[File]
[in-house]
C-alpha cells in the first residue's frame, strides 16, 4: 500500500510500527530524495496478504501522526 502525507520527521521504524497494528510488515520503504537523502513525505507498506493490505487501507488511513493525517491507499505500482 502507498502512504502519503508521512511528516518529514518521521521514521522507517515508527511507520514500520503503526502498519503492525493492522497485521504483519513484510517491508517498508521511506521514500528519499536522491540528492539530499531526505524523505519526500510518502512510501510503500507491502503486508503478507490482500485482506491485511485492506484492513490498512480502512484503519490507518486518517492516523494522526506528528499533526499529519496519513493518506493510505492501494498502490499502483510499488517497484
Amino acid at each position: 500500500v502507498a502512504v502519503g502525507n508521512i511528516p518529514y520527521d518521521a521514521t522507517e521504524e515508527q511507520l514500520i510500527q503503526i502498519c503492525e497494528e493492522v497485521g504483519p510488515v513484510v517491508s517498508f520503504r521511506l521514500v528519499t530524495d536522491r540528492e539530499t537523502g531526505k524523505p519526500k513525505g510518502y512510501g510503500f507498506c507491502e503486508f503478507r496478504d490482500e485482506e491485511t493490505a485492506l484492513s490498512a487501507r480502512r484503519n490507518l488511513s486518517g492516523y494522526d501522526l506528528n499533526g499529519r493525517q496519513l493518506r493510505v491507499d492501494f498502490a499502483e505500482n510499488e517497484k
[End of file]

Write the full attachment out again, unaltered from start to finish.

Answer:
[in-house]
C-alpha cells in the first residue's frame, strides 16, 4: 500500500510500527530524495496478504501522526 502525507520527521521504524497494528510488515520503504537523502513525505507498506493490505487501507488511513493525517491507499505500482 502507498502512504502519503508521512511528516518529514518521521521514521522507517515508527511507520514500520503503526502498519503492525493492522497485521504483519513484510517491508517498508521511506521514500528519499536522491540528492539530499531526505524523505519526500510518502512510501510503500507491502503486508503478507490482500485482506491485511485492506484492513490498512480502512484503519490507518486518517492516523494522526506528528499533526499529519496519513493518506493510505492501494498502490499502483510499488517497484
Amino acid at each position: 500500500v502507498a502512504v502519503g502525507n508521512i511528516p518529514y520527521d518521521a521514521t522507517e521504524e515508527q511507520l514500520i510500527q503503526i502498519c503492525e497494528e493492522v497485521g504483519p510488515v513484510v517491508s517498508f520503504r521511506l521514500v528519499t530524495d536522491r540528492e539530499t537523502g531526505k524523505p519526500k513525505g510518502y512510501g510503500f507498506c507491502e503486508f503478507r496478504d490482500e485482506e491485511t493490505a485492506l484492513s490498512a487501507r480502512r484503519n490507518l488511513s486518517g492516523y494522526d501522526l506528528n499533526g499529519r493525517q496519513l493518506r493510505v491507499d492501494f498502490a499502483e505500482n510499488e517497484k